(Updated on July 28, 2022)
A transmission is a complex package of gears, shafts, and sometimes pulleys that takes torque from the engine and either multiplies or divides it before that torque is sent to the wheels.
Every transmission has some sort of fluid in it. Fluid may be used for lubrication, cooling, hydraulic actuation, or all of the above inside a transmission.
When Do I Need to Add Fluid?
Many transmissions come with a dipstick to help you know when you need to top up your transmission fluid. Some transmissions are sealed units and do not have a dipstick.
Most transmissions won’t need to be filled outside of their normal fluid replacement interval unless you have a visible leak. Leaks can happen due to gasket wear, improper transmission or seal installation, or just over time due to age.
You can check for transmission leaks by crawling under the car and looking for dirty, oily residue on or near the transmission. You may notice a buildup of oil and debris around a leaking transmission pan gasket.
Types of Transmission Fluid
Adding the correct fluid is very important for maintaining the proper operation of your transmission. There are a few different types of transmission fluid, and even different viscosities within each type.
Always consult your owner’s manual if you are not exactly sure which fluid to use. Some fluids have friction modifiers in them. This is especially true for vehicles with limited slip differentials that share fluid between the center differential or transfer case and the transmission.
Automatic Transmission Fluid (ATF)
Although there are many types of automatic transmissions, they typically all use automatic transmission fluid (also called ATF). Some CVT transmissions will use an ATF that has additional special additives.
Automatic transmission fluid is typically red in color and serves the purpose of heat control, lubrication, and hydraulic fluid in the valve body. ATF is sometimes also used for power steering systems.
Manual Transmission Fluid (Gear Oil)
Manual transmissions are simpler than automatic transmissions and have different fluid requirements.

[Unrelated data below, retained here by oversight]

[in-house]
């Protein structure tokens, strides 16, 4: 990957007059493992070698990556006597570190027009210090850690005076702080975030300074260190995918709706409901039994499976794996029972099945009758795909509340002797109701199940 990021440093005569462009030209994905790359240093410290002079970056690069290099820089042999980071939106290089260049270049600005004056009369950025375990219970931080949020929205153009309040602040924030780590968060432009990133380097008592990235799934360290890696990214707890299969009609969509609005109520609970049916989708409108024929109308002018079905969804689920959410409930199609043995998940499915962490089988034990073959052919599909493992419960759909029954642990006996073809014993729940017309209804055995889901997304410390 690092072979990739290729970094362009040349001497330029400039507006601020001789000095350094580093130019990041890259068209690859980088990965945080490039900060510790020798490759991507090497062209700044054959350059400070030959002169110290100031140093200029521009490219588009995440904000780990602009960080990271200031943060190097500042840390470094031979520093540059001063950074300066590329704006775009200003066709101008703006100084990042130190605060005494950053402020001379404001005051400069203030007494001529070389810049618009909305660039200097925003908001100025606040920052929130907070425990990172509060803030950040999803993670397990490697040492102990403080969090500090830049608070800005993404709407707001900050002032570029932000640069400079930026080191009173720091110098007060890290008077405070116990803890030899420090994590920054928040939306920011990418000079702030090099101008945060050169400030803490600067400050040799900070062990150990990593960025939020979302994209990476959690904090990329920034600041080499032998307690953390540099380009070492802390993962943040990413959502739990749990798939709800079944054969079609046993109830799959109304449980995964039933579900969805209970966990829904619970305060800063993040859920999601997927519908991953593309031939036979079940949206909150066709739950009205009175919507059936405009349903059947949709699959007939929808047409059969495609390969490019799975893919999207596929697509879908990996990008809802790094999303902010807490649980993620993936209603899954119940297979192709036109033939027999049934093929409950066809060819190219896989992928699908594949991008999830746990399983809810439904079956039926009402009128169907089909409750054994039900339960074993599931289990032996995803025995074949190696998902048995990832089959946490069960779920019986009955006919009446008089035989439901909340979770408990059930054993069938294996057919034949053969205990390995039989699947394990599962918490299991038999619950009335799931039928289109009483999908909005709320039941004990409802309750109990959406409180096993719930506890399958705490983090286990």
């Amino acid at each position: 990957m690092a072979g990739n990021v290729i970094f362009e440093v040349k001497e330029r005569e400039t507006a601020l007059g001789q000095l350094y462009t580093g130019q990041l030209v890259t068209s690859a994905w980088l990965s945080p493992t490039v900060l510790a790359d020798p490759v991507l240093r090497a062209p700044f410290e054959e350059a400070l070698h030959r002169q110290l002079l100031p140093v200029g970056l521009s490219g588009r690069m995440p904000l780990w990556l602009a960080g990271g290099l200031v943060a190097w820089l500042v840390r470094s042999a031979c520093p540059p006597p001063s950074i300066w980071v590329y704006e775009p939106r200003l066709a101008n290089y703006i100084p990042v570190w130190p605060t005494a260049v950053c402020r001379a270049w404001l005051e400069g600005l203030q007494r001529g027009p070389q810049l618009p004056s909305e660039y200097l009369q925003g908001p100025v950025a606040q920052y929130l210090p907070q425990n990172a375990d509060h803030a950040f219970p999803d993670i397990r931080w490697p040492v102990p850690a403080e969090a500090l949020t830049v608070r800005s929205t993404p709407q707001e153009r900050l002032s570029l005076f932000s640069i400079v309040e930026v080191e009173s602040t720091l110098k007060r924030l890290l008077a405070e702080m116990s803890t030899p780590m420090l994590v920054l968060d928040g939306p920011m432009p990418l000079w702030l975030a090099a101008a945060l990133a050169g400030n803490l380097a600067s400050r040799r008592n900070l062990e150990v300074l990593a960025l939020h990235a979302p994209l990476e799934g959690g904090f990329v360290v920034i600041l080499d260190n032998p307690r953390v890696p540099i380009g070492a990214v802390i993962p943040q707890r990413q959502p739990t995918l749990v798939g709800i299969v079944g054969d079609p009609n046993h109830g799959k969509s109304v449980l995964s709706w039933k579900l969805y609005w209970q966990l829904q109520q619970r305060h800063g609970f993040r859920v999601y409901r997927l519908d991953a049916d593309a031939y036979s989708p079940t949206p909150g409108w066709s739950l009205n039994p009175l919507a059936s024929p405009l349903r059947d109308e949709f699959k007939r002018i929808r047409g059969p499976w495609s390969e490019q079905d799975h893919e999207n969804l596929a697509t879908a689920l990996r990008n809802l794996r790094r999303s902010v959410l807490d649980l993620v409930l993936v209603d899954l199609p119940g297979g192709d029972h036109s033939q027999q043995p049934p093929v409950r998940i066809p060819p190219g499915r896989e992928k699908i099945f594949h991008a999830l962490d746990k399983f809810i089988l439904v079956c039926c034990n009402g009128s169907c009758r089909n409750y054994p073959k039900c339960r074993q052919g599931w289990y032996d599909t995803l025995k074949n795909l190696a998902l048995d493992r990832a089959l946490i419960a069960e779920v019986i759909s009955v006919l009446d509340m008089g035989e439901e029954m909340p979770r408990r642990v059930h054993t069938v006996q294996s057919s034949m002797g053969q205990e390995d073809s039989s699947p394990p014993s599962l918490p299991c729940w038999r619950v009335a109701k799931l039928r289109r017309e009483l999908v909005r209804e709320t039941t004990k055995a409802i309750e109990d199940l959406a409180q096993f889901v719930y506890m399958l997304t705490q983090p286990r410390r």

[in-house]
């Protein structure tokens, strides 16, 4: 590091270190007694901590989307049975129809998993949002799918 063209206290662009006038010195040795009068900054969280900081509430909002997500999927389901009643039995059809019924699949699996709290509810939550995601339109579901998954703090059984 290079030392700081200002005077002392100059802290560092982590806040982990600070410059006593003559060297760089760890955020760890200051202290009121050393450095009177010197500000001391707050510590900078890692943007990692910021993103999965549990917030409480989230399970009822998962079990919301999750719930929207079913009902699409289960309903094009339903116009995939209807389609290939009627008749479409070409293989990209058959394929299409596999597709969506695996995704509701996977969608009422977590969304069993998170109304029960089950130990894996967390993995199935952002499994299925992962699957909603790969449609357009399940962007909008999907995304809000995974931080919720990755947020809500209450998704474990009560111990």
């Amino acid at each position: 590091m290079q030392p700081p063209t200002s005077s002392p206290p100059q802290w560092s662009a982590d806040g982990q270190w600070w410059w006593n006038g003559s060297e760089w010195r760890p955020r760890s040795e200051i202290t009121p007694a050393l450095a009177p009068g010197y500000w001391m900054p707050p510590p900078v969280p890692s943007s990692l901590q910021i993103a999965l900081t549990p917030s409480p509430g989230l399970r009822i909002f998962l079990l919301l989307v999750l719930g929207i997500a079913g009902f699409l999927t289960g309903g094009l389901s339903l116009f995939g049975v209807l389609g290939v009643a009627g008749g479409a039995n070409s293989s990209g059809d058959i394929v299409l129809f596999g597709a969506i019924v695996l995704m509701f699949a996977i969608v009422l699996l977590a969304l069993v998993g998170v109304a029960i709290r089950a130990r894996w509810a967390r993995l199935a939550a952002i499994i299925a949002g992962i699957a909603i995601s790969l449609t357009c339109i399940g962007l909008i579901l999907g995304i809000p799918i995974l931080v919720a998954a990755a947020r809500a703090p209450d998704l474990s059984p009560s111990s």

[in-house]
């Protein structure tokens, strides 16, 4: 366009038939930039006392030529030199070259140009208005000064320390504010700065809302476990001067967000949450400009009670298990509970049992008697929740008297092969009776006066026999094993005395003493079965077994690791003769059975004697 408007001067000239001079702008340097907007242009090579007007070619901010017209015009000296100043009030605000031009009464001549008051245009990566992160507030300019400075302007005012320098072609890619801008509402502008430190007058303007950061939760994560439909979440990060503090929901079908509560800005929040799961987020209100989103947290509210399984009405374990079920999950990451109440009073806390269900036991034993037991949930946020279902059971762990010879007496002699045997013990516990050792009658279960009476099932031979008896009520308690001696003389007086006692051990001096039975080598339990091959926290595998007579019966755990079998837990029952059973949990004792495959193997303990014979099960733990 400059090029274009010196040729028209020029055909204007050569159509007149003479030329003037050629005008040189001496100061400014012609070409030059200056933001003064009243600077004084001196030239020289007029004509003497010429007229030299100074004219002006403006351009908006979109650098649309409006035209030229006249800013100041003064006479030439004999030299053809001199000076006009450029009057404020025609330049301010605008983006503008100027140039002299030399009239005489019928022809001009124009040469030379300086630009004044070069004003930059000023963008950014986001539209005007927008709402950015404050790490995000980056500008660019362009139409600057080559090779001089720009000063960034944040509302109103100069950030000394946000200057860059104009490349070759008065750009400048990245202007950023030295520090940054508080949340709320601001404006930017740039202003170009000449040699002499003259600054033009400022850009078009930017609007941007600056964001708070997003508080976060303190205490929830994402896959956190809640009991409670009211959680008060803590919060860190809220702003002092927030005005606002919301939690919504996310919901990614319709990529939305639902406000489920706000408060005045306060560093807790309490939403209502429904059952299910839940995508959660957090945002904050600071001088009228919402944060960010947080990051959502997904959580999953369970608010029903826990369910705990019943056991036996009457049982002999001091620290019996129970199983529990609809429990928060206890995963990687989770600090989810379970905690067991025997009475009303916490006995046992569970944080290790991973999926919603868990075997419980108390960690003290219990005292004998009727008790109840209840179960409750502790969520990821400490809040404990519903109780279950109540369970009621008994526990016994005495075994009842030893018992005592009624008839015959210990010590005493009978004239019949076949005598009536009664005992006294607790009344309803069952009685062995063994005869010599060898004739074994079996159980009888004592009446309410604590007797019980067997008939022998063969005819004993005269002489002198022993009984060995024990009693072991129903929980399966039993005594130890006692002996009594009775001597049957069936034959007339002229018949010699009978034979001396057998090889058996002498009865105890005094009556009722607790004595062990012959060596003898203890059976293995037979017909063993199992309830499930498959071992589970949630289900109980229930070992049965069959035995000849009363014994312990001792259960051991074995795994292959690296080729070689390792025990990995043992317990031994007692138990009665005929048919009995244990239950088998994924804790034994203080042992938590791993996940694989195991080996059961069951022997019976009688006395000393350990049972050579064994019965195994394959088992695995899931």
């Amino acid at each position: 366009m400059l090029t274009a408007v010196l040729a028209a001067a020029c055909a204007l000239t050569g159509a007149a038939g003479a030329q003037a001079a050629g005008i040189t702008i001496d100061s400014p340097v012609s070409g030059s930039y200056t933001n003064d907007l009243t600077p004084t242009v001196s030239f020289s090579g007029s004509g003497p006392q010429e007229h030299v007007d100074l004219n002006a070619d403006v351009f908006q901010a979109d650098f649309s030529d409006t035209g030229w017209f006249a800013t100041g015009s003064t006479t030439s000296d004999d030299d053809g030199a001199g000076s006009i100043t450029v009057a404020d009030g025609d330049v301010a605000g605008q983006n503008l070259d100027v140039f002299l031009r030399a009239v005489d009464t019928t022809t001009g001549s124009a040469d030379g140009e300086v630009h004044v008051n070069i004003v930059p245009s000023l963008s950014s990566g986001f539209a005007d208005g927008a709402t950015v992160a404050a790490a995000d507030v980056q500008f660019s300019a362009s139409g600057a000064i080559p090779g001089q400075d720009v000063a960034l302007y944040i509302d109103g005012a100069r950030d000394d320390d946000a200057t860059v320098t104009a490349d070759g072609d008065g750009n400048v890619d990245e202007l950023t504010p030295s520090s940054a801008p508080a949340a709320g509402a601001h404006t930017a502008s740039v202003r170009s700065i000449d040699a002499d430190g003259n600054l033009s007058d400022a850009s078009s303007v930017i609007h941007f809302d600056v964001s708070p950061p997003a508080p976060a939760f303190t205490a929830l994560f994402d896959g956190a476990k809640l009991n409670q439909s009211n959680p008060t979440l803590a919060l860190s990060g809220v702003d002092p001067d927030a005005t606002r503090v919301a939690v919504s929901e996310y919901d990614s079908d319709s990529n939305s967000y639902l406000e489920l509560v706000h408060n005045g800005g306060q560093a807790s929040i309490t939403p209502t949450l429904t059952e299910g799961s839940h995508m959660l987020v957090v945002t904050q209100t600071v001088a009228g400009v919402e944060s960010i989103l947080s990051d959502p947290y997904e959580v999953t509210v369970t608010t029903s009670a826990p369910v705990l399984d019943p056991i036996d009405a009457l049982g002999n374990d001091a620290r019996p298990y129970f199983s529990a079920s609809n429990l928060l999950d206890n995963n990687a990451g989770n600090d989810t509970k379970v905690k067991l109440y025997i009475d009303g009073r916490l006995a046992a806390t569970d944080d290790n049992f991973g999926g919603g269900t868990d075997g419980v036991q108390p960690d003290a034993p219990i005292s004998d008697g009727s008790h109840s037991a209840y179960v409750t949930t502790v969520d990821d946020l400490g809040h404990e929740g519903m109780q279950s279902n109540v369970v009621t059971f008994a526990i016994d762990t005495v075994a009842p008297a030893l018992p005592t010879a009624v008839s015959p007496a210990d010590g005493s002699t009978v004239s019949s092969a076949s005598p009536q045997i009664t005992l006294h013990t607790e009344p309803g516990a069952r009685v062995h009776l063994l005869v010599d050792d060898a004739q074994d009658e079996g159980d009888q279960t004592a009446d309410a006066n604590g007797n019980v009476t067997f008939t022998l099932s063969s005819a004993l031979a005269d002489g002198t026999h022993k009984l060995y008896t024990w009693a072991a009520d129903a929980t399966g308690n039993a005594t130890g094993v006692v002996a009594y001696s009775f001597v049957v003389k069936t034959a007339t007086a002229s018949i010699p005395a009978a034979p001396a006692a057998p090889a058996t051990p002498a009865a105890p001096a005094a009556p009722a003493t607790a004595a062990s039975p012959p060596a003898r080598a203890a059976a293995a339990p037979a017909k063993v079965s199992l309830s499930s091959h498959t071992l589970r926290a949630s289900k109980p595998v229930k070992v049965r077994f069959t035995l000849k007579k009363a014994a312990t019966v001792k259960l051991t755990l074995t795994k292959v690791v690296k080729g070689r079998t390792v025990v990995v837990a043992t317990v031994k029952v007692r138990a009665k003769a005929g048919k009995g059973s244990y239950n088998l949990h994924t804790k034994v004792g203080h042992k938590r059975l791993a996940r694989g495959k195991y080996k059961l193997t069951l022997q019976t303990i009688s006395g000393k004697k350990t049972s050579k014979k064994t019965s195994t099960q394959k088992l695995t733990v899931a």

Manual transmission fluid, also called gear oil, is a bit like a really thick engine oil. While engine oils may be a 20 or 30 weight at operating temperature, manual gearbox oil tends to be closer to 90 weight.
Thicker oil is needed to support the gears and synchros as you change between gears with the shift lever. This extra thickness also helps it cling to the gears as they spin.
Gear oil is widely considered to be one of the worst smelling vehicle fluids, especially used gear oil. This is due to the high sulfur content and other similar foul-smelling additives.
Checking Your Transmission Fluid
Transmissions with a Dipstick
If you’re worried your transmission fluid is low, park your car on level ground with the vehicle in park and running at operating temperature. Pull the dipstick and note the fluid level. If the transmission fluid level is low, add fluid until you reach the full mark. If the fluid smells burnt, it’s probably time to change it out.
Different vehicles may have slight variances in their transmission fluid checking process. Always check with the owner’s manual to make sure you are getting an accurate reading from the dipstick.
You can only really check the fluid level of a sealed transmission by unscrewing the fill plug and dipping a finger in to feel where the transmission fluid level sits. Fortunately, the fluid level in a sealed transmission will only drop if you have a visible leak.
How to Add Transmission Fluid
With a Dipstick
The process for adding transmission fluid is usually pretty straightforward. If your transmission has a dipstick, you can usually just pour some transmission fluid down the dipstick hole. It helps to grab a small funnel if you choose to try this.
With the car running, place the shifter in park and leave the handbrake on. Place a funnel into the dipstick hole after removing the dipstick. You may need a very long, skinny funnel for this to work depending on where the dipstick is located in the engine bay.
If your transmission requires any additives, add the additives before the transmission fluid.
Slowly pour in half a quart of transmission fluid. Wait a few minutes, then move the vehicle through each gear. This allows transmission fluid to enter each of the little passages inside the valve body.
Recheck the fluid level. If you the level is still low, add another 1/4 quart of fluid. Repeat this process until the level is at the full mark.
Be careful not to overfill the transmission. This could cause excess pressure within the transmission and damage internal components, leading to an expensive repair.
Without a Dipstick
If you don’t have a dipstick, your transmission should have a fill plug. Unscrew the fill plug, bring the bottle up to the fill hole, and squeeze the bottle until transmission fluid starts to leak out. It’s best to have some cardboard or an oil pan ready, as this process can be a bit messy.
You could try using an inexpensive fluid pump that attaches to top of the transmission fluid bottle to make the job much cleaner and easier. There are different types of fluid pumps available to meet your needs, no matter what your use case is.